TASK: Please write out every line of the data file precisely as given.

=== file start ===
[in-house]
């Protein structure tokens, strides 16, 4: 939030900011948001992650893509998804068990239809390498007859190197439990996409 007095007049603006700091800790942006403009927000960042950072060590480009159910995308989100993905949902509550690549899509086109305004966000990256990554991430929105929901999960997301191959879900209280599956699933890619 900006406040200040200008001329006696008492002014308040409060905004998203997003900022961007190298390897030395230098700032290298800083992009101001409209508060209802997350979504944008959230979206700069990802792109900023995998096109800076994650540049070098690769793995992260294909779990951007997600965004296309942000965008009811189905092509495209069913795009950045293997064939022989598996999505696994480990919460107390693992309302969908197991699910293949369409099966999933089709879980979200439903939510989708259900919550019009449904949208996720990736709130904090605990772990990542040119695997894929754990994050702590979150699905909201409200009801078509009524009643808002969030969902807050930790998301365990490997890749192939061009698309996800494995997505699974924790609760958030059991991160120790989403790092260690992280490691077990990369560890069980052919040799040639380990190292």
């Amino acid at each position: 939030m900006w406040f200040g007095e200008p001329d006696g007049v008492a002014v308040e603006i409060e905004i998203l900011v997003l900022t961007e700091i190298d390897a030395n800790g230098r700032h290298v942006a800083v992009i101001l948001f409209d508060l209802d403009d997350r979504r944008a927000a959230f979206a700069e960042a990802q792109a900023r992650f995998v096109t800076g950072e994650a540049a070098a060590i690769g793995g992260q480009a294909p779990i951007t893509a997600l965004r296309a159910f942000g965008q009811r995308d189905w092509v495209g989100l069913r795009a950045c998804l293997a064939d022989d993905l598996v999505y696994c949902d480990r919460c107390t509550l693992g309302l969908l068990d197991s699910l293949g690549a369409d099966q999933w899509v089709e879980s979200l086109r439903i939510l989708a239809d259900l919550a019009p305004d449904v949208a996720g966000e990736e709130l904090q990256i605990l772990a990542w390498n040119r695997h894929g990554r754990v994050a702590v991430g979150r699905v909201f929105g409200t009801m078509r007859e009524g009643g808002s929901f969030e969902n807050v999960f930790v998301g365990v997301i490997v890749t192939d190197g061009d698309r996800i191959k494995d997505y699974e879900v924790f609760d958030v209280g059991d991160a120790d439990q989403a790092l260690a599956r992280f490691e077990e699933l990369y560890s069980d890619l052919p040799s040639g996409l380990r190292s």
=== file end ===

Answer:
[in-house]
């Protein structure tokens, strides 16, 4: 939030900011948001992650893509998804068990239809390498007859190197439990996409 007095007049603006700091800790942006403009927000960042950072060590480009159910995308989100993905949902509550690549899509086109305004966000990256990554991430929105929901999960997301191959879900209280599956699933890619 900006406040200040200008001329006696008492002014308040409060905004998203997003900022961007190298390897030395230098700032290298800083992009101001409209508060209802997350979504944008959230979206700069990802792109900023995998096109800076994650540049070098690769793995992260294909779990951007997600965004296309942000965008009811189905092509495209069913795009950045293997064939022989598996999505696994480990919460107390693992309302969908197991699910293949369409099966999933089709879980979200439903939510989708259900919550019009449904949208996720990736709130904090605990772990990542040119695997894929754990994050702590979150699905909201409200009801078509009524009643808002969030969902807050930790998301365990490997890749192939061009698309996800494995997505699974924790609760958030059991991160120790989403790092260690992280490691077990990369560890069980052919040799040639380990190292």
């Amino acid at each position: 939030m900006w406040f200040g007095e200008p001329d006696g007049v008492a002014v308040e603006i409060e905004i998203l900011v997003l900022t961007e700091i190298d390897a030395n800790g230098r700032h290298v942006a800083v992009i101001l948001f409209d508060l209802d403009d997350r979504r944008a927000a959230f979206a700069e960042a990802q792109a900023r992650f995998v096109t800076g950072e994650a540049a070098a060590i690769g793995g992260q480009a294909p779990i951007t893509a997600l965004r296309a159910f942000g965008q009811r995308d189905w092509v495209g989100l069913r795009a950045c998804l293997a064939d022989d993905l598996v999505y696994c949902d480990r919460c107390t509550l693992g309302l969908l068990d197991s699910l293949g690549a369409d099966q999933w899509v089709e879980s979200l086109r439903i939510l989708a239809d259900l919550a019009p305004d449904v949208a996720g966000e990736e709130l904090q990256i605990l772990a990542w390498n040119r695997h894929g990554r754990v994050a702590v991430g979150r699905v909201f929105g409200t009801m078509r007859e009524g009643g808002s929901f969030e969902n807050v999960f930790v998301g365990v997301i490997v890749t192939d190197g061009d698309r996800i191959k494995d997505y699974e879900v924790f609760d958030v209280g059991d991160a120790d439990q989403a790092l260690a599956r992280f490691e077990e699933l990369y560890s069980d890619l052919p040799s040639g996409l380990r190292s």